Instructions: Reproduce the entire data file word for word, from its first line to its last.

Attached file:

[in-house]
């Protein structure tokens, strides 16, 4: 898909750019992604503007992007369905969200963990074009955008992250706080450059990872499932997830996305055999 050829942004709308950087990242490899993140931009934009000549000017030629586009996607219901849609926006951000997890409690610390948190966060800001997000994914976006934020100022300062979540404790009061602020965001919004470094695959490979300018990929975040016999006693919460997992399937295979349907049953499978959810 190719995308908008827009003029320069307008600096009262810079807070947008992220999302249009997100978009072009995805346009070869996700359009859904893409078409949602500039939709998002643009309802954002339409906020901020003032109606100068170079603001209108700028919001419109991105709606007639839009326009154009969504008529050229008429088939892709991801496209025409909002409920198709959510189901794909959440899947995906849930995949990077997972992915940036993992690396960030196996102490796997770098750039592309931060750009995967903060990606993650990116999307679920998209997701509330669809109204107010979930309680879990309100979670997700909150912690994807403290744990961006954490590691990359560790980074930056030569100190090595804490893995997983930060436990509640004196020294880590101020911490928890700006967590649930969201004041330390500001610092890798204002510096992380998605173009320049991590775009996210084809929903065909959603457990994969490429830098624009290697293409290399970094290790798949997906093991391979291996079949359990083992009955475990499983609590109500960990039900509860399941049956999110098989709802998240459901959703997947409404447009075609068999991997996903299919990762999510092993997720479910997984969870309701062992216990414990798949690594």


[in-house]
């Protein structure tokens, strides 16, 4: 898909750019992604503007992007369905969200963990074009955008992250706080450059990872499932997830996305055999 050829942004709308950087990242490899993140931009934009000549000017030629586009996607219901849609926006951000997890409690610390948190966060800001997000994914976006934020100022300062979540404790009061602020965001919004470094695959490979300018990929975040016999006693919460997992399937295979349907049953499978959810 190719995308908008827009003029320069307008600096009262810079807070947008992220999302249009997100978009072009995805346009070869996700359009859904893409078409949602500039939709998002643009309802954002339409906020901020003032109606100068170079603001209108700028919001419109991105709606007639839009326009154009969504008529050229008429088939892709991801496209025409909002409920198709959510189901794909959440899947995906849930995949990077997972992915940036993992690396960030196996102490796997770098750039592309931060750009995967903060990606993650990116999307679920998209997701509330669809109204107010979930309680879990309100979670997700909150912690994807403290744990961006954490590691990359560790980074930056030569100190090595804490893995997983930060436990509640004196020294880590101020911490928890700006967590649930969201004041330390500001610092890798204002510096992380998605173009320049991590775009996210084809929903065909959603457990994969490429830098624009290697293409290399970094290790798949997906093991391979291996079949359990083992009955475990499983609590109500960990039900509860399941049956999110098989709802998240459901959703997947409404447009075609068999991997996903299919990762999510092993997720479910997984969870309701062992216990414990798949690594």